Bernd Lucke, spokesman for a small German political party that would like his country to abandon the euro, felt vindicated once again.
An opinion this week by the European Court of Justice validating the European Central Bank’s bond purchase plans gave new ammunition to the chairman of the Alternative for Germany party. On Wednesday, Mr. Lucke said the court’s support for the ECB to begin its own version of quantitative easing shows the euro is dysfunctional, and Germany could easily return to the deutsche mark.
While most Germans oppose such a move, some occasionally wax nostalgic about the less expensive days of the deutsche mark that ended almost 16 years ago. But 24 hours later, Mr. Lucke’s promise of a painless mark comeback was refuted in an indisputable manner – by the Swiss National Bank, ironically.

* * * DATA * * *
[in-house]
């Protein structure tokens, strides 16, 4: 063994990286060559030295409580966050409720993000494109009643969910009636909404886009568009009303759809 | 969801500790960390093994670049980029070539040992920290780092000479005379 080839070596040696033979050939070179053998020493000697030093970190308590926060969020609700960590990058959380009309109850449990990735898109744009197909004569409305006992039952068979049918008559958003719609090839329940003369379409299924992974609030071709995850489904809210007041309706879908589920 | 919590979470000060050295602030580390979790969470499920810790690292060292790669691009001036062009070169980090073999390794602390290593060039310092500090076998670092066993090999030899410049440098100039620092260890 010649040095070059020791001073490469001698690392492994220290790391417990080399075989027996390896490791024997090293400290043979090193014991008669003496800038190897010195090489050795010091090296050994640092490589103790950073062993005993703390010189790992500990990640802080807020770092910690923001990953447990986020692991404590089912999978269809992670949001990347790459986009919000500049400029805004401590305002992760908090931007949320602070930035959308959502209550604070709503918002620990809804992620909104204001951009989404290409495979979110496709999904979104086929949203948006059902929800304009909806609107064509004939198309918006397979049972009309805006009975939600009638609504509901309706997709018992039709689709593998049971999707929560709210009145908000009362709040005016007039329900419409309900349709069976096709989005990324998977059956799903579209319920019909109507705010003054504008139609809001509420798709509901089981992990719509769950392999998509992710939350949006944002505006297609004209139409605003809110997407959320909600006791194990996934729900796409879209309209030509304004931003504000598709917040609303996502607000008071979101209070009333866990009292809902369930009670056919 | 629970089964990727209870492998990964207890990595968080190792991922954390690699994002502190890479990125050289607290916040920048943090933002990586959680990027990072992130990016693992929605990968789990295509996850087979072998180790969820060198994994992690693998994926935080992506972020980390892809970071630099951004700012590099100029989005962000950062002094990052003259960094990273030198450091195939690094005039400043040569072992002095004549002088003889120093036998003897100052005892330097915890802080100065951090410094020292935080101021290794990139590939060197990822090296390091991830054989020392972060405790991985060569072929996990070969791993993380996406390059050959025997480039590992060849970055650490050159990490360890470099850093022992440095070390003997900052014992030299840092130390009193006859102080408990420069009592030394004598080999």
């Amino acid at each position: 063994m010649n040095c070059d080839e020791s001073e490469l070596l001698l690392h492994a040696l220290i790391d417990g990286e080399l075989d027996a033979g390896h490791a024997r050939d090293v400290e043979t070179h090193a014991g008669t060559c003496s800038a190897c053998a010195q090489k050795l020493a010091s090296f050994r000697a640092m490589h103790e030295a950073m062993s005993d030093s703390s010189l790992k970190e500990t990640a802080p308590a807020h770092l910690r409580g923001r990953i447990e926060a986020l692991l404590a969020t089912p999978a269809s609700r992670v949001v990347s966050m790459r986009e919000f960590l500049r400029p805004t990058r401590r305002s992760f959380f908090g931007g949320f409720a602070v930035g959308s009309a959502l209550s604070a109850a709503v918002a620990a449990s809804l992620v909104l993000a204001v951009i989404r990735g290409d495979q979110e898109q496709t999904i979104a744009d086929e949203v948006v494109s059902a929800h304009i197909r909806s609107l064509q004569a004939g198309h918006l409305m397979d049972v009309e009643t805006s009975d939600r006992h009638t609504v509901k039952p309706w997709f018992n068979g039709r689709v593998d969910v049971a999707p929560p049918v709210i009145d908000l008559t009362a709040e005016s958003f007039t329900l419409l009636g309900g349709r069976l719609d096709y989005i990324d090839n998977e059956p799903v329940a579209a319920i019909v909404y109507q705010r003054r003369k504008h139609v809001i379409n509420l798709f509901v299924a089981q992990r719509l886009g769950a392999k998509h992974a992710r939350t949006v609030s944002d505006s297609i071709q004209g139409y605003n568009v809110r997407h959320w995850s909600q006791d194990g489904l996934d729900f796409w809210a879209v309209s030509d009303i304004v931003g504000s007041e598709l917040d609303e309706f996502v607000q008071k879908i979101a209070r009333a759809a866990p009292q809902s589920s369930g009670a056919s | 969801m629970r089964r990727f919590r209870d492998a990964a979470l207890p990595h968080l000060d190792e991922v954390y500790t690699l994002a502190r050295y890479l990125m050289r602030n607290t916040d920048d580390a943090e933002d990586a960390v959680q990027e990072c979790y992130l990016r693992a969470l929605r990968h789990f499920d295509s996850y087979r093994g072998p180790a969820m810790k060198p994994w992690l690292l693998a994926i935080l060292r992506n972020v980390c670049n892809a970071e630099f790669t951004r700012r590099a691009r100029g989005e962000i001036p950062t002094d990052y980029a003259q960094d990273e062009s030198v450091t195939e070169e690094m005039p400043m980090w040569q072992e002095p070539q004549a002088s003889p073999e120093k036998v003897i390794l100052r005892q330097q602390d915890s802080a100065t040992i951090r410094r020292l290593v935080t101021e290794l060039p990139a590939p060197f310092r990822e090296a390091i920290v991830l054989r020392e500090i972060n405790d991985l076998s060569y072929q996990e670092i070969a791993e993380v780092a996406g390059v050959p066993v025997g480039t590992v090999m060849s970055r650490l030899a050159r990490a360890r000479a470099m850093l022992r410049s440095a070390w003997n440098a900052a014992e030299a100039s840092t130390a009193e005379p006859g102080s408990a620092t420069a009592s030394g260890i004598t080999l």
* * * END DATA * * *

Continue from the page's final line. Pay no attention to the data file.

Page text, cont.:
The Swiss central bank unexpectedly abandoned its long-standing support for a minimum exchange rate of 1.20 Swiss francs per euro, which triggered a panic in the markets. Within minutes, the Swiss franc catapulted upwards, gaining 39 percent against the euro and U.S. dollar.